The curfew that was enforced in 2020 since the first wave of COVID-19 outbreak in Fiji has been lifted.

“From Monday 07 February, which is from midnight tonight, the curfew will be lifted. Not moved. Not shifted. Lifted, completely, says Fiji’s Acting Prime Minister and Attorney General Aiyaz Sayed Khaiyum.

Khaiyum in his national address said the curfew was implemented to prevent non-essential gatherings that can spread the virus and allow for reliable contact tracing at certain hours in the evening.

“In some ways, it served as the national barometer of progress towards normalcy, as we moved the start time from 6 pm, hour by hour, to midnight in recognition of reaching our vaccination targets. Now, it’s removed entirely.

“We recognise that the curfew had other benefits unrelated to the virus itself. We’ve spoken with many households, in particular, who have told us that they were grateful to have their children and loved ones at home more often because of the curfew. These are benefits that came unexpectedly, and hopefully, most people will continue to spend more time with their loved ones, at home, and take care of their community.

“Of course, we can’t justify the continuation of a curfew for the sake of just these benefits. But we want to highlight them nonetheless. Because if you are someone who found they spent more quality time at home, became more productive or studied more, you can make the choice to keep those good habits,” he said.

Sayed Khaiyum said the pandemic has taught Fijians all some hard lessons and the more insights we take out of it the better –– lessons from the hard times but also the good times we have had with our families and loved ones.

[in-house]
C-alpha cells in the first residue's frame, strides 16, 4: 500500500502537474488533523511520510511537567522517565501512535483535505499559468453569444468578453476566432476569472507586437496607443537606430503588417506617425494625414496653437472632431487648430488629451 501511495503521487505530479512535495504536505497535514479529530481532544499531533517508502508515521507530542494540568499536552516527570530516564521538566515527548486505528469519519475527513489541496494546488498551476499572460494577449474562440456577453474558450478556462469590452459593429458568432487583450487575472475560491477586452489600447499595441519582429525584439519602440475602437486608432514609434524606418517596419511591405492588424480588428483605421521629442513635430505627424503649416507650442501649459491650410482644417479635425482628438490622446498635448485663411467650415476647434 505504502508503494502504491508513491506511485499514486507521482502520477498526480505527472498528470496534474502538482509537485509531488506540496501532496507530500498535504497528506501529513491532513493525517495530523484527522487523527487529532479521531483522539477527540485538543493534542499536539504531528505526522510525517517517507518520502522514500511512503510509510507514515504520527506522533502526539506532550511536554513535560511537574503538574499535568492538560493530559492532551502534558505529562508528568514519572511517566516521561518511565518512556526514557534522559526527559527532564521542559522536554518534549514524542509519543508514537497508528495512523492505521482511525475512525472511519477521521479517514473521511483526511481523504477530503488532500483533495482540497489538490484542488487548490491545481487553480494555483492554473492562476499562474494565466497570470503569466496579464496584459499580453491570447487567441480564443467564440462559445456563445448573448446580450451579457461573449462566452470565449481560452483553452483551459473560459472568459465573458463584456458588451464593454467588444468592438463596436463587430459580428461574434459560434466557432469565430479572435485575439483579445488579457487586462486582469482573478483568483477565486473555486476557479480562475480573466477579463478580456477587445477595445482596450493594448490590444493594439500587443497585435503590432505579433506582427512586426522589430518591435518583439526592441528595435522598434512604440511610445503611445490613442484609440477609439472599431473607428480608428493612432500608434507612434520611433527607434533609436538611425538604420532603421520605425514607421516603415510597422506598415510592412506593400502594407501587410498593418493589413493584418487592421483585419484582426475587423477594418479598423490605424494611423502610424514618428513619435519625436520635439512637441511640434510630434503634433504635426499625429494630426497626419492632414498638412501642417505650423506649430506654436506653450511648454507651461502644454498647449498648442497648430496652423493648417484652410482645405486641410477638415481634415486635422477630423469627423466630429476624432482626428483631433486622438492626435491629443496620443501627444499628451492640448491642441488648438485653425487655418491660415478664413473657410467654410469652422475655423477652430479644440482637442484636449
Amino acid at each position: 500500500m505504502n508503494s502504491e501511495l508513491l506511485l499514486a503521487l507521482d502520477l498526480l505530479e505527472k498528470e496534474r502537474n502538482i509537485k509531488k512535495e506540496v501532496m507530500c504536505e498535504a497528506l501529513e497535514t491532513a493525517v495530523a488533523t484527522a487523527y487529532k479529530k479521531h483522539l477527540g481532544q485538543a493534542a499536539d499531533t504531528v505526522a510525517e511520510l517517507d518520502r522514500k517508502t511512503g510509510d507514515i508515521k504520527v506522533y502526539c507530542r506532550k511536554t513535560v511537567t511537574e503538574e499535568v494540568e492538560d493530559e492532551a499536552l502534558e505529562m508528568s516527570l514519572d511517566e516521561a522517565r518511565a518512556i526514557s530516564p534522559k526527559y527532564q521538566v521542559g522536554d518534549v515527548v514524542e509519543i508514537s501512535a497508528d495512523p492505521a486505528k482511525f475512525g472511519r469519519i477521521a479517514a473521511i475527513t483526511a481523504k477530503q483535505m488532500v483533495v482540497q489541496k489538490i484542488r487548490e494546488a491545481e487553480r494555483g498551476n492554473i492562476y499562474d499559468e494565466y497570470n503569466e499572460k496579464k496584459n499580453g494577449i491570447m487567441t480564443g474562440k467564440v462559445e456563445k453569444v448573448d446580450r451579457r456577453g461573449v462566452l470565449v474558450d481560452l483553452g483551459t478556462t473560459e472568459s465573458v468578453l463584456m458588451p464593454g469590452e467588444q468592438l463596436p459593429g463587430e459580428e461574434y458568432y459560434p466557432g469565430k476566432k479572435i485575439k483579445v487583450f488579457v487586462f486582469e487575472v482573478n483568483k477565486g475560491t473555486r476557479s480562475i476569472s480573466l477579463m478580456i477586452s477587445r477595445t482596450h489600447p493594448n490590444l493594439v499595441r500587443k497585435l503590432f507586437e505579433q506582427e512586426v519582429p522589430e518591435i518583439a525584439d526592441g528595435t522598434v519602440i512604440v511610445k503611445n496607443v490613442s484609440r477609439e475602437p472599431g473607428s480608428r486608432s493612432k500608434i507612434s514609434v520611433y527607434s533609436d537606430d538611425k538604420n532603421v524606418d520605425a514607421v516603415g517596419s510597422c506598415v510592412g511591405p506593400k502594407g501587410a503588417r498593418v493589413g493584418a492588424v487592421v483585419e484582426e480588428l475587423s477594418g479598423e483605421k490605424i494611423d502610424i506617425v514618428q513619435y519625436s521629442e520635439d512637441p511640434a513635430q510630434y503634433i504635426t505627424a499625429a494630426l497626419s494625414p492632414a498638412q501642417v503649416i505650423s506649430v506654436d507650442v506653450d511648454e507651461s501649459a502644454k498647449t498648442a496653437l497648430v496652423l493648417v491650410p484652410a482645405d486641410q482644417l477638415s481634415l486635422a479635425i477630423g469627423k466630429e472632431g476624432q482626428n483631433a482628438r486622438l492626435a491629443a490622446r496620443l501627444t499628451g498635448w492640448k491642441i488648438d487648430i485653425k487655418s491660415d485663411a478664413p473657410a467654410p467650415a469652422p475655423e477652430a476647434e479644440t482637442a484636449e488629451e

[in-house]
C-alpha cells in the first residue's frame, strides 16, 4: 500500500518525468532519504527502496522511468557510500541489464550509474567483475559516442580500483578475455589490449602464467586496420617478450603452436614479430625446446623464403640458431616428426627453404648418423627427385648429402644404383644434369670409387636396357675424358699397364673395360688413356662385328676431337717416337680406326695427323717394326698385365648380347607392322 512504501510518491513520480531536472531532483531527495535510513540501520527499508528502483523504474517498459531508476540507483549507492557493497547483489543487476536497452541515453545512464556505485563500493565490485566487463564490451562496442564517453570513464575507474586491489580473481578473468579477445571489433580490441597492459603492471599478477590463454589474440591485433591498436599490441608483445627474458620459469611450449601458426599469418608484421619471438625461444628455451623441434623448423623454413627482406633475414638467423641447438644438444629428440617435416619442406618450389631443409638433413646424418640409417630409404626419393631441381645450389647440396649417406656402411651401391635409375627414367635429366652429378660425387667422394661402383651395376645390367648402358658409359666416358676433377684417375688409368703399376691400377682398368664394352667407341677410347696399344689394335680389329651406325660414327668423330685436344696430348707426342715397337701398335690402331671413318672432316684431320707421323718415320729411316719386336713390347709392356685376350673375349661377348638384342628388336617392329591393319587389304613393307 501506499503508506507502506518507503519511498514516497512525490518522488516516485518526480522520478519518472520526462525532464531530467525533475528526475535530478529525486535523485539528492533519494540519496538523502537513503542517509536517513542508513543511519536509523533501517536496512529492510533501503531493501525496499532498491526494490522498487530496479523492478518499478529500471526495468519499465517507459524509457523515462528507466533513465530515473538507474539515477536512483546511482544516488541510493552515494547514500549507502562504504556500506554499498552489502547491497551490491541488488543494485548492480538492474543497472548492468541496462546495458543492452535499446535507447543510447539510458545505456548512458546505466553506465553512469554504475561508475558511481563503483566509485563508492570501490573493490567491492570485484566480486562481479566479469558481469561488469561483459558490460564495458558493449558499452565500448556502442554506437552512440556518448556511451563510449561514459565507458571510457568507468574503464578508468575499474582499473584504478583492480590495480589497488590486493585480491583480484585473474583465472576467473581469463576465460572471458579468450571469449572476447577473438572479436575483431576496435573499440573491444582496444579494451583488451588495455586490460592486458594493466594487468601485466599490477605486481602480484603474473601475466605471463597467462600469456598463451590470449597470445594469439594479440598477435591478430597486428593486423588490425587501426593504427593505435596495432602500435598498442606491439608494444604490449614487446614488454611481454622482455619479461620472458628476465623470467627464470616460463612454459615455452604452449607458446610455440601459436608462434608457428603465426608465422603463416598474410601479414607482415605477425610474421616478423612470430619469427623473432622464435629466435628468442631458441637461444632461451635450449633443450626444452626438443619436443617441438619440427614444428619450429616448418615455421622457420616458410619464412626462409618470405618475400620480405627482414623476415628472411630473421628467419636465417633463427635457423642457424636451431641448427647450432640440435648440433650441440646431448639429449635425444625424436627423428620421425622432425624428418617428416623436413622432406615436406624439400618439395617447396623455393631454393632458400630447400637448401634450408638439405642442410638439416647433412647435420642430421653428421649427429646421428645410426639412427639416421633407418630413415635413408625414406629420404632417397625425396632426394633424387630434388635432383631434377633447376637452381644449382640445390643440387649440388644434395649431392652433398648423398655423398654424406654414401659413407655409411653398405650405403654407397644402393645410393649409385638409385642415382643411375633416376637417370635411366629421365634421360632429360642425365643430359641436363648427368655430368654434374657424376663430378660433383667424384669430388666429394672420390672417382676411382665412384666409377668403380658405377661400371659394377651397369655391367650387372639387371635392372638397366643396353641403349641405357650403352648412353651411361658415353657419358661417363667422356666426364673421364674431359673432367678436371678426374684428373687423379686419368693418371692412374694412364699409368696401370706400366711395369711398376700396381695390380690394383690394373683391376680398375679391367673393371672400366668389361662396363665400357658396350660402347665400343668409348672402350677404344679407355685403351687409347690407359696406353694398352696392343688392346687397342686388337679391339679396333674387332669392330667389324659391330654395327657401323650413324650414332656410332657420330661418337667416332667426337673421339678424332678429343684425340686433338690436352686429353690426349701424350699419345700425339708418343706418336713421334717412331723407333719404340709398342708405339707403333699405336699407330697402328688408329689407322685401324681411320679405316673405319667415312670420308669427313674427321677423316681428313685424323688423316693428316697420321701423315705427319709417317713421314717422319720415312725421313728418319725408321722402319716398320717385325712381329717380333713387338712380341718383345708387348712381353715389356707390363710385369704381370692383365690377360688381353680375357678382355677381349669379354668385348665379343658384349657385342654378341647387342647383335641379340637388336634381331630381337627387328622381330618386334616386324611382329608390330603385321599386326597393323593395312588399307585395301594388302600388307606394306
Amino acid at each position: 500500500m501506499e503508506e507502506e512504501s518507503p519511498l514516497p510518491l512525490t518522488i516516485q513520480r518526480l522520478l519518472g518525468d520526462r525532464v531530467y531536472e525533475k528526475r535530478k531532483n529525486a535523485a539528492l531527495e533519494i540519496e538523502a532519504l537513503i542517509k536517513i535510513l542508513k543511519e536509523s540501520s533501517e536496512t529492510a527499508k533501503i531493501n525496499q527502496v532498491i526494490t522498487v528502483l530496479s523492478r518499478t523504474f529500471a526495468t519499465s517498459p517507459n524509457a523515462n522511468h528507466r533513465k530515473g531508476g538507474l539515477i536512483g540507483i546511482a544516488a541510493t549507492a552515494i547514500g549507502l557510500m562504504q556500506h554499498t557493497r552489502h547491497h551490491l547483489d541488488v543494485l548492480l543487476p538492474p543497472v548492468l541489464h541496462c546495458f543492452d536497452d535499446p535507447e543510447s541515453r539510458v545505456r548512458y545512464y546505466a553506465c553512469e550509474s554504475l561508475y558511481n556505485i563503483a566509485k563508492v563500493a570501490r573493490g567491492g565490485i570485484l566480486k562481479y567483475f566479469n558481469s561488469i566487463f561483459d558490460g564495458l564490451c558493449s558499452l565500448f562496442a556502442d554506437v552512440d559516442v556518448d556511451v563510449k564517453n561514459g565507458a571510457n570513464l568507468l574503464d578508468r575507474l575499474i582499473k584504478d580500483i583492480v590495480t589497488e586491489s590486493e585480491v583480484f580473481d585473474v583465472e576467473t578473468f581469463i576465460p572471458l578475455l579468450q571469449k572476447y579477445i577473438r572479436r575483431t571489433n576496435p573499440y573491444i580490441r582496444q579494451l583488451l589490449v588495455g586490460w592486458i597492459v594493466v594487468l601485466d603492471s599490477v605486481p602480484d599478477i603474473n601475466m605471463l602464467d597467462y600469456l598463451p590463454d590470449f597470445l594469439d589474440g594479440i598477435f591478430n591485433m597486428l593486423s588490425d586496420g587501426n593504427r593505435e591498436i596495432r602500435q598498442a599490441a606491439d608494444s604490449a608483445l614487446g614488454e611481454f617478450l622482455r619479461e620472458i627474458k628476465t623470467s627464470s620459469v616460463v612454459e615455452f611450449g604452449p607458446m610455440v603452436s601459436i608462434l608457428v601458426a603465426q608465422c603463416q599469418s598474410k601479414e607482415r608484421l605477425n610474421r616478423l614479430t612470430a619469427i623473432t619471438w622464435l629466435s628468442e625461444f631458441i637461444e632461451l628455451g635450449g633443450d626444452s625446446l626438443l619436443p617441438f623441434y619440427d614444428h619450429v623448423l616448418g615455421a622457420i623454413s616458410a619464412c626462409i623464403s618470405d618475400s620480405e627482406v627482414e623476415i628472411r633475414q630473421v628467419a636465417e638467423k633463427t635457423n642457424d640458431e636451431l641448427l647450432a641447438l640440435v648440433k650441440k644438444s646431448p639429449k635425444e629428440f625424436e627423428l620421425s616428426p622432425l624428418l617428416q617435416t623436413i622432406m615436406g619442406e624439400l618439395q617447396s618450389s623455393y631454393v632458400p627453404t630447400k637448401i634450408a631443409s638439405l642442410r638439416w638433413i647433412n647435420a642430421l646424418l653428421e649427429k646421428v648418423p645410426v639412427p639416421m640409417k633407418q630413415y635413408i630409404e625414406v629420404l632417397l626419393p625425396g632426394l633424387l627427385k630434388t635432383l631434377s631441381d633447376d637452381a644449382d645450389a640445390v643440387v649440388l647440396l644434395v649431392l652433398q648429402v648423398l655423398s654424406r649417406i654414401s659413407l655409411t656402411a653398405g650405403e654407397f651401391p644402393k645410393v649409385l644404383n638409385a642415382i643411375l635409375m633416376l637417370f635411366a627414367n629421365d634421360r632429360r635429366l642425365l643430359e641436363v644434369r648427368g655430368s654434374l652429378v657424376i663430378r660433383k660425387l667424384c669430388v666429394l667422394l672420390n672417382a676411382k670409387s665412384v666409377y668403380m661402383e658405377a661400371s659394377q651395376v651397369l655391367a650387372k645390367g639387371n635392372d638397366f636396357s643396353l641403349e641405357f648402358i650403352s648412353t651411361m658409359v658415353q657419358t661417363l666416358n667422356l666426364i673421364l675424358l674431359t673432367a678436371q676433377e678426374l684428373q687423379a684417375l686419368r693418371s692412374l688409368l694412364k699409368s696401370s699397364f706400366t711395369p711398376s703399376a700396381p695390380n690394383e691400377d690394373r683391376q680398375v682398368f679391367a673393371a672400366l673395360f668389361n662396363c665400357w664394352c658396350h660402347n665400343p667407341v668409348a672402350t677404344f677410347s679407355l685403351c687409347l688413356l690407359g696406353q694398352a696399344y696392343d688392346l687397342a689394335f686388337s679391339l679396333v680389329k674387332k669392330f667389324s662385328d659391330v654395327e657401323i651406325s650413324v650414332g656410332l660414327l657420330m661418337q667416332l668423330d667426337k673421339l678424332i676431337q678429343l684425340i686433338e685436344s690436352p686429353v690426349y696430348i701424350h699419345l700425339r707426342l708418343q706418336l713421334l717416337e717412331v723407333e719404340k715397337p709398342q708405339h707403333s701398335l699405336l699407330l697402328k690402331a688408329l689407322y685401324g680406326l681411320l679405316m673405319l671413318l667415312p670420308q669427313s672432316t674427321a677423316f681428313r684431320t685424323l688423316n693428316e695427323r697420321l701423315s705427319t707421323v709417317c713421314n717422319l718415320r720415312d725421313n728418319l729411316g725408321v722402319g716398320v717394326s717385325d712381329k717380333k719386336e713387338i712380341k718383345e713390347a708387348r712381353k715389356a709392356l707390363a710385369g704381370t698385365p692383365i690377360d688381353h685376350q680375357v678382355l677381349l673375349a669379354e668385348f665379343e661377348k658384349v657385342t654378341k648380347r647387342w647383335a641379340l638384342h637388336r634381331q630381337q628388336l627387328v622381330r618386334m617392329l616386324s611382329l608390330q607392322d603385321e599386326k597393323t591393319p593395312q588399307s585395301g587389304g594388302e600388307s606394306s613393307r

“The curfew also meant less movement and therefore fewer opportunities for criminals. We’ve taken this matter very seriously and we’ve been in discussions with the Fiji Police Force for weeks to review their capacity and strategy to contain criminal activity. With the curfew lifted, our Police are adopting a new posture to uphold public safety, putting more boots on the ground in communities and high-traffic areas to crack down on criminality”.

He said even though the curfew is removed, nightclubs will not be allowed to operate.

“However, taverns, many of which used to be licensed as nightclubs, may open until 1 am at 80 percent capacity throughout Fiji, provided that seating is properly spaced out, dancing is not allowed, and all areas are well ventilated.

As for our other health measures, the following changes take effect from today:

*Public Service Vehicles can operate at full capacity, which includes buses, mini-buses, carriers and taxis however we will continue to enforce mask-wearing onboard all vehicles.

*Indoor and outdoor sporting events, including competitive sports, may be held with spectators at 80% capacity provided those spectators wear masks.

*Businesses, venues, and houses of worship may open at full capacity, with the exception of high-risk businesses, which must operate at 80 percent capacity. High-risk businesses include cinemas, bars, taverns, gyms, hairdressing and salon services, tattoo parlours, and gaming venues.

*The careFIJI App and QR will not be required for entry into businesses and venues anymore because we are not presently relying on contact tracing as part of our COVID-19 response. The careFIJI App may be required again in the future if the epidemiological situation changes, so please keep the app on your phone so it is easily available if needed.

*The Vax Check tool is also no longer required for use by businesses given that Fiji is a highly vaccinated society. However, the high-risk businesses that we’ve just listed out and all Care Fiji Certified businesses will be required to check the vaccination cards of their patrons and customers. It is the responsibility of businesses to enforce COVID-safe behaviour on the premises. The fines for violations remain in effect.